Sunday, 17 November 2013

'The Commitments' Palace Theatre ***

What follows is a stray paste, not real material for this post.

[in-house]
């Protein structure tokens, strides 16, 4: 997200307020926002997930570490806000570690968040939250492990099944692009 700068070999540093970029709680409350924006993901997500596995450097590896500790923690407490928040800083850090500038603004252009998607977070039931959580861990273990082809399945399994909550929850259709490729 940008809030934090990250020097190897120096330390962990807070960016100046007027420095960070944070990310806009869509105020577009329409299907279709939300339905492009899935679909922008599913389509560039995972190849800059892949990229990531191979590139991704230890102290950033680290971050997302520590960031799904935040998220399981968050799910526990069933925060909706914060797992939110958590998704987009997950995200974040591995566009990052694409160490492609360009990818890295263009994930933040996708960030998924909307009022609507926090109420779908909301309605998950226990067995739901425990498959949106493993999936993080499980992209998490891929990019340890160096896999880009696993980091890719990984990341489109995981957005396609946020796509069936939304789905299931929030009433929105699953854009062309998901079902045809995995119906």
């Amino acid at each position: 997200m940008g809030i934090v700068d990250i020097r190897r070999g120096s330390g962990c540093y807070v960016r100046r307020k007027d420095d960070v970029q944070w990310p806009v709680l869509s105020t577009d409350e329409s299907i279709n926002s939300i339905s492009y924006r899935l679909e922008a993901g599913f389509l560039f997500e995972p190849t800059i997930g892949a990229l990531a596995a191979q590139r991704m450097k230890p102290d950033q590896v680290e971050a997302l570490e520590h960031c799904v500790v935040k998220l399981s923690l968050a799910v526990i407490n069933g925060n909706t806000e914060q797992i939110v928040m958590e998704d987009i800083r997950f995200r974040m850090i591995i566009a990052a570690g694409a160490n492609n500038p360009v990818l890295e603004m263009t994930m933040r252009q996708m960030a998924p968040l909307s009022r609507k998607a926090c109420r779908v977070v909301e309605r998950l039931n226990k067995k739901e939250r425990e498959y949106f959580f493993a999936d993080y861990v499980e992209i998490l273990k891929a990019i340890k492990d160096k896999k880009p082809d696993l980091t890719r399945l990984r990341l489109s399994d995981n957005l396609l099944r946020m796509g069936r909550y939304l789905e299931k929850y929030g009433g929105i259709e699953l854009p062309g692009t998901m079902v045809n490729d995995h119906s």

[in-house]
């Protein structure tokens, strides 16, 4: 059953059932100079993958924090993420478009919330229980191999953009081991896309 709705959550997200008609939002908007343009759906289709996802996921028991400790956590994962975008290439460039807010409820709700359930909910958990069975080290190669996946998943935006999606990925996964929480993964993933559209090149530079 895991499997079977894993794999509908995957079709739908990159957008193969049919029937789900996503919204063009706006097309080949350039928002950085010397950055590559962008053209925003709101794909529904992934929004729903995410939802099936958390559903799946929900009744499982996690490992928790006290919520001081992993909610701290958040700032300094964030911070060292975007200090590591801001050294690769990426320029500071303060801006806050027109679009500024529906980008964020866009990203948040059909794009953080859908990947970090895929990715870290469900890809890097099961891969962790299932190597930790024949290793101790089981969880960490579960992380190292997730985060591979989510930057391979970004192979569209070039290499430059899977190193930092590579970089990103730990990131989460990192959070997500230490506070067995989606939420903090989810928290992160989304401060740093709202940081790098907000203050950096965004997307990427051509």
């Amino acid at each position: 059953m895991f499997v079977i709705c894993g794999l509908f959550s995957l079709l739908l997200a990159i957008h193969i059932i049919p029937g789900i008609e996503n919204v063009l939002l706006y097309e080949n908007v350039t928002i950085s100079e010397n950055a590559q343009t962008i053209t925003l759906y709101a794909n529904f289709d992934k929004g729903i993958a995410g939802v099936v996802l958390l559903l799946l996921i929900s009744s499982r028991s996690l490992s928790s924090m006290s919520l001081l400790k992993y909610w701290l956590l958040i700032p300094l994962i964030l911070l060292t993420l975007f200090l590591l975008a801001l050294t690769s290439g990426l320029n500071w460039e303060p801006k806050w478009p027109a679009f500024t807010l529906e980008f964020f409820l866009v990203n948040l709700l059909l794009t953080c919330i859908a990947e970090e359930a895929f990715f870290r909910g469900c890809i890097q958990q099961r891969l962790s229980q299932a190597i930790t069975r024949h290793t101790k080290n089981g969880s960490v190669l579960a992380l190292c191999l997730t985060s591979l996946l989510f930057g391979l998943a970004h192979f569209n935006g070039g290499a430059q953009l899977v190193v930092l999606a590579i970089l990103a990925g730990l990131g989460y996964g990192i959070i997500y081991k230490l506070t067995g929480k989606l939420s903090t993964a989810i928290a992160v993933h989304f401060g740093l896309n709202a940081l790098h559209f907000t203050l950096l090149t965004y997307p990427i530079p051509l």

What can I say about the musical production of Roddy Doyle's 'The Commitments'? The performance is rather satisfactory is terms of the plotline and the direction is somewhat average but pleasing nevertheless. The storyline focuses around a small Irish community in Dublin 1986 and how a young aspiring music producer who is desperate to make a success for himself decides to form a soul group with members of his community as the musicians themselves. The narrative is far too simplistic for my liking as it seems that the community is a mixture of working class and pretentious beings and the dialogue leaves a lot to be desired. There's a lot a negativity that ran through my body throughout the performance. However the performances by the company were well presented through to the delivery of the acting, singing and dancing (or lack of). The producer of the band Jimmy, played by the outstanding Denis Grindel suggests a young mans wish and passion to form a group that could send a wave of splendour to Irish communities who are going through difficult times. In addition, the character explores the power of music producing and it seems there are influences of Stock, Aitken and Waterman exuding through the research of the music industry during the 1980's to devise spectacular soulful music. I found Killian Donnely's performance of The Commitments' lead singer Deco to be of a good standard as he conveys quite an uneducated man who seems to find music to be the only worthwhile skill he has in his life but his constant arrogant personality seems to make the other band members full of immense hatred towards him. The direction by Jamie Lloyd was of an acceptable and sound quality as he has worked with Doyle's dialogue and narrative in such a creative way and that his understanding of Irish communities of the 1980's seemed to be highly comprehensive. On the other hand I do feel that the staging could have had more precision and ease as it seemed for too improvised for ones critical opinion. The set and costume design by Soutra Gilmour was pretty impressive as she has captured the bleak atmosphere that surrounds 1986 Dublin and the tough situations that Ireland were going through at this time with the IRA. On the whole a brilliant design that was thoroughly thought of with care and attention. Gilmour never fails to amaze me and I feel that she deserves to win an Olivie Award next Spring. I think that 'The Commitments' is a musical that can appeal to a wide range of audience from a variety of different ages.

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